Digipulse Sends Access Information about Your Digital Assets After You Die

If you should pass away unexpectedly or simply become unable to manage your own affairs for any reason, who will step in and manage your digital assets? Such assets might include passwords to web sites, access to Bitcoins or other cryptocurrencies, documents of any sort that are stored in your computer(s) or in the cloud, and any other digital items that need to be passed on to your heirs or caretakers. One new service uses the latest technology to securely make the information available to those who need it, but only after you can no longer control the information yourself.

Digipulse operates a decentralized asset encryption and distribution storage service, meaning that your uploaded files will only be accessible to you and your designated recipients. “Decentralized” means there is no one place that a hacker can go to to find the information you wish to keep secret. Everything is encrypted and broken up into pieces, and then the pieces are stored in different servers. Of course, normal backup procedures are also in use, as is typical in most cloud-based services. Everything is managed by a blockchain.

The Scanner in Your Pocket or Purse

NOTE: This is an update to an article I wrote four years ago. A newsletter reader asked about scanners today and I wanted to refer her to my old article. However, when I looked at the old article, I found some of the information I published four years ago is no longer accurate or relevant today. In addition, there are several new apps available today that did not exist four years ago. Therefore, I updated the article with today’s information and am re-publishing it now.

pixel-xlGenealogists have lots of uses for scanners. We like to make digital images of information from books, court records, old maps, and even records found on microfilm. High quality portable scanners are inexpensive these days, typically $50 and up. You can occasionally find them at even lower prices if you watch the sales. However, convenience is always an issue. Do you really want to carry a portable scanner with you at all times just in case you happen to encounter something you want to digitize? Actually, you probably already have such a scanner with you every time you leave the house.

Today’s Apple and Android smartphones typically have excellent, high-quality digital cameras built in. These make terrific scanners. Need to digitize a record in the deed books or the receipt you just received from a fast food restaurant? Make sure you have good lighting and snap a picture of it. I have been doing that for years and find it works well.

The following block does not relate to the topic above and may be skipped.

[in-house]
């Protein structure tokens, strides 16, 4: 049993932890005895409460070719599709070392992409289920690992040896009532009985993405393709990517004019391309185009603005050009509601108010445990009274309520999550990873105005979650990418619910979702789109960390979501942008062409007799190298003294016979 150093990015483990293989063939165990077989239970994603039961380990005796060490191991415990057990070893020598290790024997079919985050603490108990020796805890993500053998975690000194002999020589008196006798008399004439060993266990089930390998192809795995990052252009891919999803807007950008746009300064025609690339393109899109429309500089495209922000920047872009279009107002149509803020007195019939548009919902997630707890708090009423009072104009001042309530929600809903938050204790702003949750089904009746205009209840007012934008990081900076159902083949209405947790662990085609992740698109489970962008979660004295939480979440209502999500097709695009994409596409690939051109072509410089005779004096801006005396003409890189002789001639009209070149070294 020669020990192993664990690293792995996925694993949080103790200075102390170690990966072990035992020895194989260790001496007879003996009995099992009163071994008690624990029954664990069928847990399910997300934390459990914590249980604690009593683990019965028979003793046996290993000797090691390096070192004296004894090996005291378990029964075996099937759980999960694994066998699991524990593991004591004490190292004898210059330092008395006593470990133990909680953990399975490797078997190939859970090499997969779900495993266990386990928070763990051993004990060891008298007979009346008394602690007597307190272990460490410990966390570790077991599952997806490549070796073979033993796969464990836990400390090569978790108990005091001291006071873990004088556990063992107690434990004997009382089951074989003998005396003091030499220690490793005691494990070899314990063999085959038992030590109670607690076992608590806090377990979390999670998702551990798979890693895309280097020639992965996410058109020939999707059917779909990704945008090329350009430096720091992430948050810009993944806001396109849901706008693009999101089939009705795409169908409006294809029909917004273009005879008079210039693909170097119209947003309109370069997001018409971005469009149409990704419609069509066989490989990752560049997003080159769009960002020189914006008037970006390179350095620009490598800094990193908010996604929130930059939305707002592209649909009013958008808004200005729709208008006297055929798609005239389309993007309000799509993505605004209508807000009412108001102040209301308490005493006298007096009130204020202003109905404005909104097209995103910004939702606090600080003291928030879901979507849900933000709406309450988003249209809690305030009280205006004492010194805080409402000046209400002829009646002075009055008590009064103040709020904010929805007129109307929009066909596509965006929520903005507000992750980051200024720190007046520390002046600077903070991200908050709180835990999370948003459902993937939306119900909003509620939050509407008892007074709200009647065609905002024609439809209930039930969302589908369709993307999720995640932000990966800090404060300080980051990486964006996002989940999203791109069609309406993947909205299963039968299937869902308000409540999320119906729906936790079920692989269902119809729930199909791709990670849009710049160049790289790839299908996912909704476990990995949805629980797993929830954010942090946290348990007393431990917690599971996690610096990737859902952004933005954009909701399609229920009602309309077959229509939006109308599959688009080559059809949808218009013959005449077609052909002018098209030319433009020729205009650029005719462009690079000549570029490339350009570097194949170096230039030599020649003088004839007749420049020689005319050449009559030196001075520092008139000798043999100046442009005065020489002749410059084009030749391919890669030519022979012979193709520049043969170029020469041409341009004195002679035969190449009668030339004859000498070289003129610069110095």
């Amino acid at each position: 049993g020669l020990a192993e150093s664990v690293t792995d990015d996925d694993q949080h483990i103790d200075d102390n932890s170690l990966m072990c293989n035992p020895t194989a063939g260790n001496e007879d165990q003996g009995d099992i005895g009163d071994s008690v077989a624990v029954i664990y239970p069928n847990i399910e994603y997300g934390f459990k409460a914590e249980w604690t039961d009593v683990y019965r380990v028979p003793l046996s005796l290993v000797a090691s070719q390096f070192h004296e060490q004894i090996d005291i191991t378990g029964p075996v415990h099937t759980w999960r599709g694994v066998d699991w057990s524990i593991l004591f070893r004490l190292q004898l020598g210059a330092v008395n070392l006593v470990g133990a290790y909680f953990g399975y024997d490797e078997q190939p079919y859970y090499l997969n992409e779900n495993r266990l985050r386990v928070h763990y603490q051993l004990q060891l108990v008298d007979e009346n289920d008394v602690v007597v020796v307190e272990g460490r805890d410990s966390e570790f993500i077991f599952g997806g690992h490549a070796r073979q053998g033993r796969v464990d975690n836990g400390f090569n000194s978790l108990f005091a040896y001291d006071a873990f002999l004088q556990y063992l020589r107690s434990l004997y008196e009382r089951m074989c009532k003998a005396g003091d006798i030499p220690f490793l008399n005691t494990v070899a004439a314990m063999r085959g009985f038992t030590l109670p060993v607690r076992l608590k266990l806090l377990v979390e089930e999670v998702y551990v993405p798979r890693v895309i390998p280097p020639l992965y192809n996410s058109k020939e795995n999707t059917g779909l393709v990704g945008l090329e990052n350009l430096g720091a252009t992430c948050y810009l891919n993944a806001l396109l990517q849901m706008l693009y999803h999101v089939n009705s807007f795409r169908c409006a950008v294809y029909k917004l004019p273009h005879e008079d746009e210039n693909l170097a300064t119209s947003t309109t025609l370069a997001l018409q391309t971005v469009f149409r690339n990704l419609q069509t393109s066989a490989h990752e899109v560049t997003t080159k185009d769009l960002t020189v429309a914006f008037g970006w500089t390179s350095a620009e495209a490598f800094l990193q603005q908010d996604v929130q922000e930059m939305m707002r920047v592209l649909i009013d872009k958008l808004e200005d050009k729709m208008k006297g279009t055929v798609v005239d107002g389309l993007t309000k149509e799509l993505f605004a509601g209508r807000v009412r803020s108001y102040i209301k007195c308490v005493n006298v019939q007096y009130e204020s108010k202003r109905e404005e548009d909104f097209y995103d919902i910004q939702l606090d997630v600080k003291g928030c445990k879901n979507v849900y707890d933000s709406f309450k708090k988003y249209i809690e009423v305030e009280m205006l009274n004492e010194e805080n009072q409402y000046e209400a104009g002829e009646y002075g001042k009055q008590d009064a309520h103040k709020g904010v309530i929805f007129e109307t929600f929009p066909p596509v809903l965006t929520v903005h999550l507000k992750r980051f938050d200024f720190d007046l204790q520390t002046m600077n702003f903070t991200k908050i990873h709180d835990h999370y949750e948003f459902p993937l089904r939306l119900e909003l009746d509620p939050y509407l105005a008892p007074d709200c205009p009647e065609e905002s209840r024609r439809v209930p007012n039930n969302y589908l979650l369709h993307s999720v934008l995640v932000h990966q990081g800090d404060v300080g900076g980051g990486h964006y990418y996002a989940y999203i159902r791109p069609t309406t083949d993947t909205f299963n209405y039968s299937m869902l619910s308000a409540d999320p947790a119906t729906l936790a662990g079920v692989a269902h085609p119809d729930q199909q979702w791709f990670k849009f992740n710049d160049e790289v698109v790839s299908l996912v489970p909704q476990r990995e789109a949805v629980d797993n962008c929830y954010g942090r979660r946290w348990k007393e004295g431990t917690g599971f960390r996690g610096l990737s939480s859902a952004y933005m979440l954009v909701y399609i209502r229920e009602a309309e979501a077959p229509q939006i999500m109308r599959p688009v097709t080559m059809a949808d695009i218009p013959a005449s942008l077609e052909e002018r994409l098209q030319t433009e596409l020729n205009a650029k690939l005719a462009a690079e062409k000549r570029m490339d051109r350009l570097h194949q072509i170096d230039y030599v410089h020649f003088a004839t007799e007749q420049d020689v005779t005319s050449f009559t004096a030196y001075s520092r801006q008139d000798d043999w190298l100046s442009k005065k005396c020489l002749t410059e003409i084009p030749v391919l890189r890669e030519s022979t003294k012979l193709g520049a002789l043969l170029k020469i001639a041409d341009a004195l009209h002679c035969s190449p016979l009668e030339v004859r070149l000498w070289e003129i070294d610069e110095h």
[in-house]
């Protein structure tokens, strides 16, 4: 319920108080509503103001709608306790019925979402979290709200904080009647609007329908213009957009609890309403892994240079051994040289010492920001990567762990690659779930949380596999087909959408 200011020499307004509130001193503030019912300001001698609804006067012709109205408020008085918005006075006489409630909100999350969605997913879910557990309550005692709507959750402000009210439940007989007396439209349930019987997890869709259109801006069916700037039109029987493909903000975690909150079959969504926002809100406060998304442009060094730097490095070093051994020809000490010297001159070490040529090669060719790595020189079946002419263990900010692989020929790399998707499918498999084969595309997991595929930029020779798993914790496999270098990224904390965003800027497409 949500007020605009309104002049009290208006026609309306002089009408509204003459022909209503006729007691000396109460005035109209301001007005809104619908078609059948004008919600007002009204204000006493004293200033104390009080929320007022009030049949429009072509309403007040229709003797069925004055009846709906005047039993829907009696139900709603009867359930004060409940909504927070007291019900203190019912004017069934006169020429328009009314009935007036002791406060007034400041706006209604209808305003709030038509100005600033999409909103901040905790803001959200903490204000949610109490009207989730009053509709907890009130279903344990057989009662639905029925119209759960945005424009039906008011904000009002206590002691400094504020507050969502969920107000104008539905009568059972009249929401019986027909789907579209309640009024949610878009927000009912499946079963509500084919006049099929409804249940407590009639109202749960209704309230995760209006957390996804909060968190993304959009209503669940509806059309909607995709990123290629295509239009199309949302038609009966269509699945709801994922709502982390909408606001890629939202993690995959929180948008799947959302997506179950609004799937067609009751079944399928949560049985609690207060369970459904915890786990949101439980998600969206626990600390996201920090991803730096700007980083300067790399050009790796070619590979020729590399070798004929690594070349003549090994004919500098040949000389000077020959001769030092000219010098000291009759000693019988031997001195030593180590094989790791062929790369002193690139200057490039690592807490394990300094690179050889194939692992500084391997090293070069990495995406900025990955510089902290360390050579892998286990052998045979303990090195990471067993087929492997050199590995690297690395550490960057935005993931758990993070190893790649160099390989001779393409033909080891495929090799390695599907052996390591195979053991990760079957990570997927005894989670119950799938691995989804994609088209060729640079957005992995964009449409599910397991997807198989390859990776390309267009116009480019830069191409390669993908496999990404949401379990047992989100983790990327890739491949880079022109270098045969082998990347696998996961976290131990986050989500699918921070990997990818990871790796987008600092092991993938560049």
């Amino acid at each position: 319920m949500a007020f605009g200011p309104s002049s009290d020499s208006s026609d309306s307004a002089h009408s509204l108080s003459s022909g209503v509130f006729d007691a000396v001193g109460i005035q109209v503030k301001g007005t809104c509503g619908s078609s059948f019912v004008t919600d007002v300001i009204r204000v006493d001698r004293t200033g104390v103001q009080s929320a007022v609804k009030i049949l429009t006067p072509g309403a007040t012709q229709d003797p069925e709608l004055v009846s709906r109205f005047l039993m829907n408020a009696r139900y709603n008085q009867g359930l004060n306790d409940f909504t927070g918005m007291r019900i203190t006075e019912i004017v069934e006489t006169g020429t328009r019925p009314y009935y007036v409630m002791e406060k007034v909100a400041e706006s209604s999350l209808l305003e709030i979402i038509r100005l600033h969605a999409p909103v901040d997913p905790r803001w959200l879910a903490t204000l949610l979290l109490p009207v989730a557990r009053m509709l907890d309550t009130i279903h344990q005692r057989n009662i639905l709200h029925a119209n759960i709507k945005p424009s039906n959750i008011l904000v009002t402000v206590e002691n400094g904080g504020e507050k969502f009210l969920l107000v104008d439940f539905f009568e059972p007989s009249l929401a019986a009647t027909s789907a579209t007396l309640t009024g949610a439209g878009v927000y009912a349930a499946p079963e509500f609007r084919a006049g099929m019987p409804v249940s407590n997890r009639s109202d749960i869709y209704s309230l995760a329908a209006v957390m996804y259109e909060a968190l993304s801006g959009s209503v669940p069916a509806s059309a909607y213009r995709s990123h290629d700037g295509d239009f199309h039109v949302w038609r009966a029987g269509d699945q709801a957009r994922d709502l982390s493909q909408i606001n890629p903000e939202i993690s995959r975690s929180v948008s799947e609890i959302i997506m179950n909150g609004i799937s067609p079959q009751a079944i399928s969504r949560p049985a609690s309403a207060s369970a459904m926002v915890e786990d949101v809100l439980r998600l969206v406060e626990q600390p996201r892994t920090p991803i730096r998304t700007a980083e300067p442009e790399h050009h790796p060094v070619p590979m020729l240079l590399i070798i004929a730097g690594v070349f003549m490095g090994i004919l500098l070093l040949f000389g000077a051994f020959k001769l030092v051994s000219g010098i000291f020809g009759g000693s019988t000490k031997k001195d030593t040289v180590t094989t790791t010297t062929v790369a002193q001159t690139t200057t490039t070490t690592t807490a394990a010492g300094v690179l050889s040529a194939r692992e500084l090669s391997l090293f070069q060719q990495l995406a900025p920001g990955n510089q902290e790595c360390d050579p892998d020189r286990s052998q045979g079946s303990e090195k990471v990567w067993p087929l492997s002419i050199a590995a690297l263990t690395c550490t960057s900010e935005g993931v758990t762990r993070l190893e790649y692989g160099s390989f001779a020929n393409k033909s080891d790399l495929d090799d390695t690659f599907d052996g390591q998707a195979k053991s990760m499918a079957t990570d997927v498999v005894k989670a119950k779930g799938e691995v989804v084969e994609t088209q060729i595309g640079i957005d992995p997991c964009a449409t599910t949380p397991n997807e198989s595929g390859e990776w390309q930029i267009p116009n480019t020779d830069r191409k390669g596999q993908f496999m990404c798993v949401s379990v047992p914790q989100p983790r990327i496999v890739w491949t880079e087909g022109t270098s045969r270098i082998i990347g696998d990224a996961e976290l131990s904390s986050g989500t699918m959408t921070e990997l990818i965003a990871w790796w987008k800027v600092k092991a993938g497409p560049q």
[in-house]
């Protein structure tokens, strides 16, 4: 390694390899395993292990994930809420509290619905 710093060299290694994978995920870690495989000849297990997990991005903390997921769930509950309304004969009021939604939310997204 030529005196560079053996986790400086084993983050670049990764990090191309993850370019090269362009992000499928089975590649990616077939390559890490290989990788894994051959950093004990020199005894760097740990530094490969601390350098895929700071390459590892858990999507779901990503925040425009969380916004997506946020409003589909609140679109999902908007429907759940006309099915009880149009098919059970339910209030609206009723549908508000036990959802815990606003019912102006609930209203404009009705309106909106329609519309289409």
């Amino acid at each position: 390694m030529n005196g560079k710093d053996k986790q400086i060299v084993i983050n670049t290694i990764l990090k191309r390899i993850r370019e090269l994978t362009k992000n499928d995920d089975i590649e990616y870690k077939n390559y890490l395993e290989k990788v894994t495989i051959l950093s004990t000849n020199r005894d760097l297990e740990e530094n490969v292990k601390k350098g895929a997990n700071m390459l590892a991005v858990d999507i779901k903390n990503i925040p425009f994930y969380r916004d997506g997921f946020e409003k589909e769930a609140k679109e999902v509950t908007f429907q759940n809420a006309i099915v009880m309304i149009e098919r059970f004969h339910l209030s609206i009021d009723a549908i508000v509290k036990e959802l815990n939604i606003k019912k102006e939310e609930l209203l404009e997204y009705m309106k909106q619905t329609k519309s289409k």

OldNews USA – an Online Search of Old Newspapers

OldNews USA is the app that won the RootsTech 2017 Innovator Showdown. It makes it easy to find interesting stories and articles in historical US newspapers, using the Library of Congress’ Chronicling America collection of over 11 million newspaper pages from 1789 to 1943. Quoting from the OldNews web site:

Designed for both genealogists and history enthusiasts, OldNews USA makes getting started with historical newspaper research easier than ever. With OldNews USA, you can quickly discover interesting stories and articles in historical US newspapers, using the Library of Congress Chronicling America collection of over 12 million newspaper pages from 1789 to 1963.

With OldNews USA, you begin by entering who or what you are looking for. If you want to find articles about a person, all you need to enter is a name, a date range, and a location.

Is My Virus Checker Telling the Truth?

Virus checkers are wonderful tools-— when they work. The problem is that you never know if they are telling the truth or not when they claim to have detected a virus on a web site or in a file on your computer.

The problem is called “false positives.” This happens when a virus checking program says there is a virus or there is a POSSIBILITY of a virus when, in fact, there is no virus in the web site or in the file. Sadly, this happens thousands of times every day, mostly to Windows users.

My favorite reference for this issue is How To Tell If a Virus Is Actually a False Positive, an article written by Chris Hoffman four years ago that still seems to be very accurate. He wrote:

“Your antivirus will complain that this download is a virus, but don’t worry — it’s a false positive.” You’ll occasionally see this assurance when downloading a file, but how can you tell for sure whether the download is actually safe?

A false positive is a mistake that happens occasionally — the antivirus thinks a download is harmful when it’s actually safe. But malicious people may try to trick you into downloading malware with this assurance.

The article may be found at https://www.howtogeek.com/180162/how-to-tell-if-a-virus-is-actually-a-false-positive/.

Google Podcasts

Google now has its own podcast app called Google Podcasts. OK, there’s not much originality in that name but, then again, it is obvious what the app does and who produced it. If you have an Android phone, you can head over to the Play Store and obtain it right now. Google Podcasts is available free of charge.

Google Podcasts allows you to LISTEN to whatever the podcast creator(s) produces. It works on all sorts of podcasts. I assume it works not only on Android phones but also on tablet computers and other devices that use the Android operating system, although I didn’t test that. However, I downloaded it and installed it on my Android phone this morning and immediately subscribed to a half-dozen genealogy-related podcasts. That app worked well on all of them. If you don’t know what genealogy podcasts are available, Google Podcasts will help you find them. Once you install the app, open it, click on the magnifying glass icon (that means “search”), and enter: genealogy